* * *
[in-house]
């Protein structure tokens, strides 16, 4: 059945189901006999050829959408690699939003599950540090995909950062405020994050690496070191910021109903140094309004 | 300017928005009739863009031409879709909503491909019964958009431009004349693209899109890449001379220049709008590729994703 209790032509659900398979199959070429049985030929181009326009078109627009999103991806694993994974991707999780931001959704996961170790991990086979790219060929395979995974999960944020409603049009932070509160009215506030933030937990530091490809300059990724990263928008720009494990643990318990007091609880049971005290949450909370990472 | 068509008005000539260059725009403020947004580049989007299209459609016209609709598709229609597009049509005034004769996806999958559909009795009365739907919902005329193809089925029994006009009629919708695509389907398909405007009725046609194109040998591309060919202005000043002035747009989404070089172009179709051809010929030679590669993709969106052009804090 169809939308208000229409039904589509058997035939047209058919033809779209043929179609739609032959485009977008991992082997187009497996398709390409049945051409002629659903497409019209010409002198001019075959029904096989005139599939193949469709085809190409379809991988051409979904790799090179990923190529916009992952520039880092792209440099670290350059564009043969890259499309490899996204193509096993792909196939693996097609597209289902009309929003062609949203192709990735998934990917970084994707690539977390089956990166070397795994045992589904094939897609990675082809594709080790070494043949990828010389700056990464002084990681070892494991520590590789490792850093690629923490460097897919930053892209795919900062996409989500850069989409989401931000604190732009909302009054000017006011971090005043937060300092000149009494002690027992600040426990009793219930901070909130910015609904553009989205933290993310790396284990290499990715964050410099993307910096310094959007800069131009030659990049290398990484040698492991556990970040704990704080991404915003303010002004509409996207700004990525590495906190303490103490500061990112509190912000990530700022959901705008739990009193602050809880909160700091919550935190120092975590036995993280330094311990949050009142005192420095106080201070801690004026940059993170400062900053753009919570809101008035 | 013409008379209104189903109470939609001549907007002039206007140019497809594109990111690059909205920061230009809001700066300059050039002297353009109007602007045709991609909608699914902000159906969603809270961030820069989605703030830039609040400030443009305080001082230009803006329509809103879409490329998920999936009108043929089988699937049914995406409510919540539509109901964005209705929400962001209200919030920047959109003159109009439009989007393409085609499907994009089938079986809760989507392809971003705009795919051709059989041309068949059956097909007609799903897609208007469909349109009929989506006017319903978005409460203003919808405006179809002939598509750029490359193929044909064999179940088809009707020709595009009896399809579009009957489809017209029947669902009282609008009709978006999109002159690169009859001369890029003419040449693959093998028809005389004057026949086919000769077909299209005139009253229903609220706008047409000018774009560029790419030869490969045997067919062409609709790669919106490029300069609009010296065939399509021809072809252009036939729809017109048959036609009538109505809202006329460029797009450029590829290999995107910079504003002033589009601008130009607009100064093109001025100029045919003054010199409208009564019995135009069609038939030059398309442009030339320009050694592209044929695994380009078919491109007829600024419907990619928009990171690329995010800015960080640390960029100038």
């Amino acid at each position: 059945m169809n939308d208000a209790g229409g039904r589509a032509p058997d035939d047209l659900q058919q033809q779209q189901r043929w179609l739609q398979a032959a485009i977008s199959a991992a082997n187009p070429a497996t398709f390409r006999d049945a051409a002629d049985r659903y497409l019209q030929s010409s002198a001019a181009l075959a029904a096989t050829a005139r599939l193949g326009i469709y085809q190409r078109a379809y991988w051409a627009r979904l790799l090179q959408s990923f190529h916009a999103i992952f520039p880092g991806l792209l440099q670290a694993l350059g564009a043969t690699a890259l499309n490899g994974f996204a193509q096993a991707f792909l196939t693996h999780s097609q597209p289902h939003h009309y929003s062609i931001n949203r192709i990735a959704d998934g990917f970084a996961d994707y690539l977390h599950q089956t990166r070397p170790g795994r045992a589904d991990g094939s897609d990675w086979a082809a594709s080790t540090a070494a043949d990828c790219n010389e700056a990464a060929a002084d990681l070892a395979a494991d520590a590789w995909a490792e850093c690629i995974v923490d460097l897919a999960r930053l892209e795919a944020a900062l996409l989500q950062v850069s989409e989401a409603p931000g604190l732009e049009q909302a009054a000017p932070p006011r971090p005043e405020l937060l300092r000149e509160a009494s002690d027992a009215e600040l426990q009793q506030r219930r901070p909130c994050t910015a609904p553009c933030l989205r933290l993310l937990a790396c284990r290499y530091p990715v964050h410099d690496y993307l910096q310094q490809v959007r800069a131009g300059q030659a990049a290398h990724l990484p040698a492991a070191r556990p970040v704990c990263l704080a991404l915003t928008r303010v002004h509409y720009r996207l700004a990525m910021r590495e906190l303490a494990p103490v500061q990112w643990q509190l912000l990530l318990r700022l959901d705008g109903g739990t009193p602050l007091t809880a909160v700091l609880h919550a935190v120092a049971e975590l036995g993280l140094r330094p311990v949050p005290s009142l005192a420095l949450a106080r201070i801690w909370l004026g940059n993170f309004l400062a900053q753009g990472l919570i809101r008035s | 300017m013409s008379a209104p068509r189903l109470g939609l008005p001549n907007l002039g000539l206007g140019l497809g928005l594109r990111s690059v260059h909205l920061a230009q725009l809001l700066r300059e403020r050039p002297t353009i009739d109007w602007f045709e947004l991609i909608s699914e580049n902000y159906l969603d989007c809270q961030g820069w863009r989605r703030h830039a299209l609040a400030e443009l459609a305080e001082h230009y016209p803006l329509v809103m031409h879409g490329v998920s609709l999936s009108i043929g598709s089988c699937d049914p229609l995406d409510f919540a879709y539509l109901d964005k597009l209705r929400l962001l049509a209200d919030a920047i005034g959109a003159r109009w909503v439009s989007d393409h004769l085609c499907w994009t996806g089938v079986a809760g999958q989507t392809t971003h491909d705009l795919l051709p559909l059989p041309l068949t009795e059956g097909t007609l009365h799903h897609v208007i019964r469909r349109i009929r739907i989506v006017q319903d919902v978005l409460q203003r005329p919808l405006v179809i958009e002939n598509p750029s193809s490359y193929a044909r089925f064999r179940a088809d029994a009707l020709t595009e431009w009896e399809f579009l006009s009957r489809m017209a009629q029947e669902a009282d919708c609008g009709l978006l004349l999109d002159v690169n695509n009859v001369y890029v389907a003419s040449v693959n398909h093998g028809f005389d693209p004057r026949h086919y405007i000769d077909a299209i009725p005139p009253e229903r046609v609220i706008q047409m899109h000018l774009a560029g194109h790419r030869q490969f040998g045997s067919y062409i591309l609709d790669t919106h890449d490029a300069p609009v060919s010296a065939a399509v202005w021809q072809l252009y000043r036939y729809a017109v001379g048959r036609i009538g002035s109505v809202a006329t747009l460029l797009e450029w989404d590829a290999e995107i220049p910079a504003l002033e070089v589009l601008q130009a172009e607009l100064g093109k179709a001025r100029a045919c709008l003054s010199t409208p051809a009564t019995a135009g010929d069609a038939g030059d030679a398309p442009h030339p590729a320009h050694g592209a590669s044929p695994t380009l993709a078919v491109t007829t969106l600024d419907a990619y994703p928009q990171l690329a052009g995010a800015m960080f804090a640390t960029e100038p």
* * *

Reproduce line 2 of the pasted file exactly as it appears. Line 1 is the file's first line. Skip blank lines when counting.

């Protein structure tokens, strides 16, 4: 059945189901006999050829959408690699939003599950540090995909950062405020994050690496070191910021109903140094309004 | 300017928005009739863009031409879709909503491909019964958009431009004349693209899109890449001379220049709008590729994703 209790032509659900398979199959070429049985030929181009326009078109627009999103991806694993994974991707999780931001959704996961170790991990086979790219060929395979995974999960944020409603049009932070509160009215506030933030937990530091490809300059990724990263928008720009494990643990318990007091609880049971005290949450909370990472 | 068509008005000539260059725009403020947004580049989007299209459609016209609709598709229609597009049509005034004769996806999958559909009795009365739907919902005329193809089925029994006009009629919708695509389907398909405007009725046609194109040998591309060919202005000043002035747009989404070089172009179709051809010929030679590669993709969106052009804090 169809939308208000229409039904589509058997035939047209058919033809779209043929179609739609032959485009977008991992082997187009497996398709390409049945051409002629659903497409019209010409002198001019075959029904096989005139599939193949469709085809190409379809991988051409979904790799090179990923190529916009992952520039880092792209440099670290350059564009043969890259499309490899996204193509096993792909196939693996097609597209289902009309929003062609949203192709990735998934990917970084994707690539977390089956990166070397795994045992589904094939897609990675082809594709080790070494043949990828010389700056990464002084990681070892494991520590590789490792850093690629923490460097897919930053892209795919900062996409989500850069989409989401931000604190732009909302009054000017006011971090005043937060300092000149009494002690027992600040426990009793219930901070909130910015609904553009989205933290993310790396284990290499990715964050410099993307910096310094959007800069131009030659990049290398990484040698492991556990970040704990704080991404915003303010002004509409996207700004990525590495906190303490103490500061990112509190912000990530700022959901705008739990009193602050809880909160700091919550935190120092975590036995993280330094311990949050009142005192420095106080201070801690004026940059993170400062900053753009919570809101008035 | 013409008379209104189903109470939609001549907007002039206007140019497809594109990111690059909205920061230009809001700066300059050039002297353009109007602007045709991609909608699914902000159906969603809270961030820069989605703030830039609040400030443009305080001082230009803006329509809103879409490329998920999936009108043929089988699937049914995406409510919540539509109901964005209705929400962001209200919030920047959109003159109009439009989007393409085609499907994009089938079986809760989507392809971003705009795919051709059989041309068949059956097909007609799903897609208007469909349109009929989506006017319903978005409460203003919808405006179809002939598509750029490359193929044909064999179940088809009707020709595009009896399809579009009957489809017209029947669902009282609008009709978006999109002159690169009859001369890029003419040449693959093998028809005389004057026949086919000769077909299209005139009253229903609220706008047409000018774009560029790419030869490969045997067919062409609709790669919106490029300069609009010296065939399509021809072809252009036939729809017109048959036609009538109505809202006329460029797009450029590829290999995107910079504003002033589009601008130009607009100064093109001025100029045919003054010199409208009564019995135009069609038939030059398309442009030339320009050694592209044929695994380009078919491109007829600024419907990619928009990171690329995010800015960080640390960029100038």